Primary central nervous system lymphoma (PCNSL) is an aggressive brain tumor characterized by invasion and widespread dissemination of lymphoma cells in the CNS. Autopsy studies have shown the presence of lymphoma cells throughout the brain, even in areas which appear normal on imaging scans: hence the term "whole brain disease". The 'whole brain'nature of PCNSL makes it difficult to cure. Our gene expression analysis has shown that osteopontin (OPN) is the most upregulated gene (about tenfold upregulation) in PCNSL compared to non-CNS lymphoma. We have developed excellent in vitro cell models, ex vivo brain slice assay, and novel orthotopic murine CNS lymphoma models to further study the role of OPN in CNS lymphoma. Our preliminary data indicate that OPN mediates proliferation, invasion, and dissemination of B lymphoma cells. We have also identified a novel CNS-penetrating, anti-osteopontin agent, Agelastatin A, with anti- lymphoma activity. Treatment of the B lymphoma cells in vitro with Agelastatin A (AA) significantly diminished cell proliferation and invasion. We have shown that OPN can activate NF?B signaling and interfere with its regulation. Our overarching hypothesis is that OPN mediates CNS tumor growth, invasion and dissemination in PCNSL, and is a molecular target for therapeutic development in PCNSL. We have three specific aims- 1) Test whether OPN mediates growth, invasion and dissemination of B cell lymphoma cells via NF?B signaling. We will elucidate the pathway OPN?NF?B?B lymphoma cell proliferation and invasion and how OPN activates NF?B signaling 2) Test whether anti-OPN therapy with Agelastatin A reduces tumor growth, invasion and dissemination of B lymphoma in the CNS. We will be testing a novel anti-osteopontin therapy for the first time against a brain tumor in orthotopic CNS lymphoma models. 3) Determine the mechanism by which Agelastatin A downregulates OPN. We will find out if downregulation of OPN by Agelastatin A is through modifications of OPN transcription. In summary, we will be employing state of the art models to study the role of the most upregulated gene (OPN) in PCNSL. Our findings should greatly contribute to better understanding of biology of PCNSL. Positive results will have great implications for other OPN- expressing primary brain tumors such as glioblastoma and astrocytoma. Moreover, there will be many implications for cancer treatment in general as OPN is ubiquitously expressed by many cancers, especially aggressive metastatic cancers. We plan to undertake detailed toxicologic study and development of phase 1/2 clinical trials for PCNSL.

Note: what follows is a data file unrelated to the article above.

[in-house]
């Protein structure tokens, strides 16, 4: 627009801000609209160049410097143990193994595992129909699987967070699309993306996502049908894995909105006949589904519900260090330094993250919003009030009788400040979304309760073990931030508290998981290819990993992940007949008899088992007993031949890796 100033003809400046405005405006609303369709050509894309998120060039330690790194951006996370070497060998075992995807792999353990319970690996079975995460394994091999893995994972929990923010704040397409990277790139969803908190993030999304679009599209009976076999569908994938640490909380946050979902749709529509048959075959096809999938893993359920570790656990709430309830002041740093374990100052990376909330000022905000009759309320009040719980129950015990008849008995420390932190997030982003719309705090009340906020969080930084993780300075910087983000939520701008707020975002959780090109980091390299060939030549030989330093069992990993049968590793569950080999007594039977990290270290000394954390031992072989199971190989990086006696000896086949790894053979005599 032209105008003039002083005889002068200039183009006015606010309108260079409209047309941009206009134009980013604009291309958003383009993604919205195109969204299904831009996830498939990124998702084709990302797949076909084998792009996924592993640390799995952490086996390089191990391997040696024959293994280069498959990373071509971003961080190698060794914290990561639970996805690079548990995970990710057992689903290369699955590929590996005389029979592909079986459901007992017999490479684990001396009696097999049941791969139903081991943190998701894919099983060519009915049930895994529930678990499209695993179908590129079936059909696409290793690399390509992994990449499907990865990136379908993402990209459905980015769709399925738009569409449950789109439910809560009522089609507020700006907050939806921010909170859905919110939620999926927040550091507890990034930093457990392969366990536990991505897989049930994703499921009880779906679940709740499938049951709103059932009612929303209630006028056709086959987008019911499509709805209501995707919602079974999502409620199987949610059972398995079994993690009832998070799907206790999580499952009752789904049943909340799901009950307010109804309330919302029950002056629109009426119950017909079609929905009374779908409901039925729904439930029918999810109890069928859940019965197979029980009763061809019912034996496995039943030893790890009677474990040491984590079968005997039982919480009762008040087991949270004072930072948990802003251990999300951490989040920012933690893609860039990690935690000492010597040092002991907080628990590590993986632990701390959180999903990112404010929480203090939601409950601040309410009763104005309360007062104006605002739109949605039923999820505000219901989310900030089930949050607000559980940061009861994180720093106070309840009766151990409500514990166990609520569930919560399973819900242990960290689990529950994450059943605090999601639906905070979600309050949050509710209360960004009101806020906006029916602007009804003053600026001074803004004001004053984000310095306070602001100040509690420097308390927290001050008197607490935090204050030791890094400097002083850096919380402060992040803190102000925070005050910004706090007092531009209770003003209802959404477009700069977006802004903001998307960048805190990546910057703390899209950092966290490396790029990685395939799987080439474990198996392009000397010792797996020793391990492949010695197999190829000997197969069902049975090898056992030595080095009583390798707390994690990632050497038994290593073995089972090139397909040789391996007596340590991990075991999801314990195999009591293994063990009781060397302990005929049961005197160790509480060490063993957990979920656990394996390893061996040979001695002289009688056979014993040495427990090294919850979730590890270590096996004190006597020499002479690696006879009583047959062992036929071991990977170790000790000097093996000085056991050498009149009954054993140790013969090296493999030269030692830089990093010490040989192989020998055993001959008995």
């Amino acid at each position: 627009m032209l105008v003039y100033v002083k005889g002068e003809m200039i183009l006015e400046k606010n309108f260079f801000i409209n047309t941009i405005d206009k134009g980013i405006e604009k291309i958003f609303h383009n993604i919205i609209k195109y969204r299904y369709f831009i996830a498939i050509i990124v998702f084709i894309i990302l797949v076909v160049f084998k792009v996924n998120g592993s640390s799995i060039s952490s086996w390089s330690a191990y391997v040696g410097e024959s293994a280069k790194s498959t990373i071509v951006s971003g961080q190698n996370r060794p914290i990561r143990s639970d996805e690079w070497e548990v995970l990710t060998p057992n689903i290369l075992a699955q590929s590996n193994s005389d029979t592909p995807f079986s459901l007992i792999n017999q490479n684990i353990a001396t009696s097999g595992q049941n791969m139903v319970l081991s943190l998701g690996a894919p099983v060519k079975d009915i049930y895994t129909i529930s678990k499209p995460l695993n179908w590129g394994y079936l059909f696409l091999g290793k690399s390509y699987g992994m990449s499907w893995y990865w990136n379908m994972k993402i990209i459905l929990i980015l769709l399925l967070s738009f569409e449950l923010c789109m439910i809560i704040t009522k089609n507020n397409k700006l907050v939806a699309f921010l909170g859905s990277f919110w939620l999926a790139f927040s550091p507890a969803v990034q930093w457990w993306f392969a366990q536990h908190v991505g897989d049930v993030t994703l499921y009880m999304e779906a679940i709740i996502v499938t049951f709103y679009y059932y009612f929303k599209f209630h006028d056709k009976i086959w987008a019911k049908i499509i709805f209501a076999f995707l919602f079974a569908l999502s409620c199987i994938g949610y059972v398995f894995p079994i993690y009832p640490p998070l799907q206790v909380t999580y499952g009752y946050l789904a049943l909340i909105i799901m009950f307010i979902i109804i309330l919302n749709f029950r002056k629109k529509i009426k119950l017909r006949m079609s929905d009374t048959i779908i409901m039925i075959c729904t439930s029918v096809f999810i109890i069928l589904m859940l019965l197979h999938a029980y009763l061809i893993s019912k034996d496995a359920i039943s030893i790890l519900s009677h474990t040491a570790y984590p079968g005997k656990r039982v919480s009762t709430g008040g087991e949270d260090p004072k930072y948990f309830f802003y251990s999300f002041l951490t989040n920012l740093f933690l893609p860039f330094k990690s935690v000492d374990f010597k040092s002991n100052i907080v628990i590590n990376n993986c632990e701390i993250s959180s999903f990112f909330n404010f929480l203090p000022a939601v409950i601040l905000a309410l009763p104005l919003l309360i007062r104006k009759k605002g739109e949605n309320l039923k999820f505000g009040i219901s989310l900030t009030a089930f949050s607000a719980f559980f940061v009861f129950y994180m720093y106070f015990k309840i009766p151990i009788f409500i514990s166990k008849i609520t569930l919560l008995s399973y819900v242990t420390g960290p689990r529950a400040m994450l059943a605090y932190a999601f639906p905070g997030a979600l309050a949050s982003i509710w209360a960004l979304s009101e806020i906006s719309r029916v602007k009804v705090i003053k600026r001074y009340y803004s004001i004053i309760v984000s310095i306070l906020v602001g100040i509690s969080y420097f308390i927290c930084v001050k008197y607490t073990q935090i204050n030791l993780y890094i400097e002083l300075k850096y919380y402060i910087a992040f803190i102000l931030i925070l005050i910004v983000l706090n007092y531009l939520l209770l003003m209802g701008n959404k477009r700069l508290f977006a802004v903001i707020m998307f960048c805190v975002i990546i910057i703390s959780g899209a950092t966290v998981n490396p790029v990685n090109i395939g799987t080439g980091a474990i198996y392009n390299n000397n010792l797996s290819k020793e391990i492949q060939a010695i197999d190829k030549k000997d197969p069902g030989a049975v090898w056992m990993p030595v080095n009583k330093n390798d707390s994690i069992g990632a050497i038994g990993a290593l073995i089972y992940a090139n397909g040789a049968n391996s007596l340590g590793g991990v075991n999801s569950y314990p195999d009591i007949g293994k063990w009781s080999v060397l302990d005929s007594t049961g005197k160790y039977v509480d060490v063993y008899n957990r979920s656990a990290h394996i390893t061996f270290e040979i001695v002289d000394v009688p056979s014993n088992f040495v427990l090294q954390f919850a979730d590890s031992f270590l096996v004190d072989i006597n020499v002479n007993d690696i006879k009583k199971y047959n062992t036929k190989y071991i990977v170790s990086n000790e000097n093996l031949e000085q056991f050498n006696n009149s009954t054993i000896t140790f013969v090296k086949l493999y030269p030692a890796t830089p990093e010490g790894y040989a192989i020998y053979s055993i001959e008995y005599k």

The study aims to elucidate the mechanism of invasion and dissemination of lymphoma cells in brain. In particular, we will be studying a gene called osteopontin and testing a novel anti-osteopontin agent, Agelastatin A. It may lead to a new therapy for brain lymphoma with ramifications for other brain tumors.